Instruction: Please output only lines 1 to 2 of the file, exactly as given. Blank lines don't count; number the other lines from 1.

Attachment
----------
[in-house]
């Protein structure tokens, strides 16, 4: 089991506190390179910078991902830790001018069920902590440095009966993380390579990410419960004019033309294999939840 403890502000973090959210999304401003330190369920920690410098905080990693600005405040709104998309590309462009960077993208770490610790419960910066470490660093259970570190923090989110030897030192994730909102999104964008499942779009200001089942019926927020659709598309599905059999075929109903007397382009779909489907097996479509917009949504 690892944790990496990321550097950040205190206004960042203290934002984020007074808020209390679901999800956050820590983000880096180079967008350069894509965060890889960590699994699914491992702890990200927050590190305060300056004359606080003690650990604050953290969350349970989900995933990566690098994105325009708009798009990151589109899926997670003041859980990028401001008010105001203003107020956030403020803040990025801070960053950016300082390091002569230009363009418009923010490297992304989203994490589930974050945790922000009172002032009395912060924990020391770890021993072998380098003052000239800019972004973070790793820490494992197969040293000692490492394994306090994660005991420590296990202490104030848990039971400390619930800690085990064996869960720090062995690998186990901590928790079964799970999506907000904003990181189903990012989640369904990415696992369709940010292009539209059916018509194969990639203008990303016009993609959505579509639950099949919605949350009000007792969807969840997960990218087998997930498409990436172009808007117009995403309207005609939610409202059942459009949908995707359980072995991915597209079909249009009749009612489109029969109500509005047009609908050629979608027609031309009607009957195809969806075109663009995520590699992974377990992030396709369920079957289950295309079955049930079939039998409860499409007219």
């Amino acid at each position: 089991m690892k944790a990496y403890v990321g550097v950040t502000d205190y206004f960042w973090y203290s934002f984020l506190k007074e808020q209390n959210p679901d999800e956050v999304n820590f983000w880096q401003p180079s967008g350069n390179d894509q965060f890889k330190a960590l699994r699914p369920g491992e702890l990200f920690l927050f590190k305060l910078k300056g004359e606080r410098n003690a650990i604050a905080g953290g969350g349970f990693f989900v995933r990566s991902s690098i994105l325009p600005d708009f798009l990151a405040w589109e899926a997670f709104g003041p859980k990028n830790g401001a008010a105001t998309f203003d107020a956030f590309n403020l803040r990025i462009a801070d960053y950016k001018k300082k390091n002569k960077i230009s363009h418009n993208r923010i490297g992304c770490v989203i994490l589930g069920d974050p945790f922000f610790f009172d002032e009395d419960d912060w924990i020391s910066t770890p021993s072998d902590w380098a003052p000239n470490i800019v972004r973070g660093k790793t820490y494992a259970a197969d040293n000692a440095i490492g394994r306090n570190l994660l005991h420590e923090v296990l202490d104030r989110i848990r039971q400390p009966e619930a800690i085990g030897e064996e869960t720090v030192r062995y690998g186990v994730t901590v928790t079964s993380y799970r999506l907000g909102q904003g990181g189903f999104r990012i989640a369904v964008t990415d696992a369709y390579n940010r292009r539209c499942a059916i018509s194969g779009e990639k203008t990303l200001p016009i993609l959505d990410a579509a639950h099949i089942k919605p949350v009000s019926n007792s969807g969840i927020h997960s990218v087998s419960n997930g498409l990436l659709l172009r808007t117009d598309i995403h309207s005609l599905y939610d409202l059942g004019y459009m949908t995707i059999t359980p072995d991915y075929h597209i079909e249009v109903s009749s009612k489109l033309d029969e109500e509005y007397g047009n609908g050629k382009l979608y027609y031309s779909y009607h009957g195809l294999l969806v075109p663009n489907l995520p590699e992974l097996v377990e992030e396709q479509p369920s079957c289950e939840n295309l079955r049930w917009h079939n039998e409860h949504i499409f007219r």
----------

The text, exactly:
[in-house]
């Protein structure tokens, strides 16, 4: 089991506190390179910078991902830790001018069920902590440095009966993380390579990410419960004019033309294999939840 403890502000973090959210999304401003330190369920920690410098905080990693600005405040709104998309590309462009960077993208770490610790419960910066470490660093259970570190923090989110030897030192994730909102999104964008499942779009200001089942019926927020659709598309599905059999075929109903007397382009779909489907097996479509917009949504 690892944790990496990321550097950040205190206004960042203290934002984020007074808020209390679901999800956050820590983000880096180079967008350069894509965060890889960590699994699914491992702890990200927050590190305060300056004359606080003690650990604050953290969350349970989900995933990566690098994105325009708009798009990151589109899926997670003041859980990028401001008010105001203003107020956030403020803040990025801070960053950016300082390091002569230009363009418009923010490297992304989203994490589930974050945790922000009172002032009395912060924990020391770890021993072998380098003052000239800019972004973070790793820490494992197969040293000692490492394994306090994660005991420590296990202490104030848990039971400390619930800690085990064996869960720090062995690998186990901590928790079964799970999506907000904003990181189903990012989640369904990415696992369709940010292009539209059916018509194969990639203008990303016009993609959505579509639950099949919605949350009000007792969807969840997960990218087998997930498409990436172009808007117009995403309207005609939610409202059942459009949908995707359980072995991915597209079909249009009749009612489109029969109500509005047009609908050629979608027609031309009607009957195809969806075109663009995520590699992974377990992030396709369920079957289950295309079955049930079939039998409860499409007219």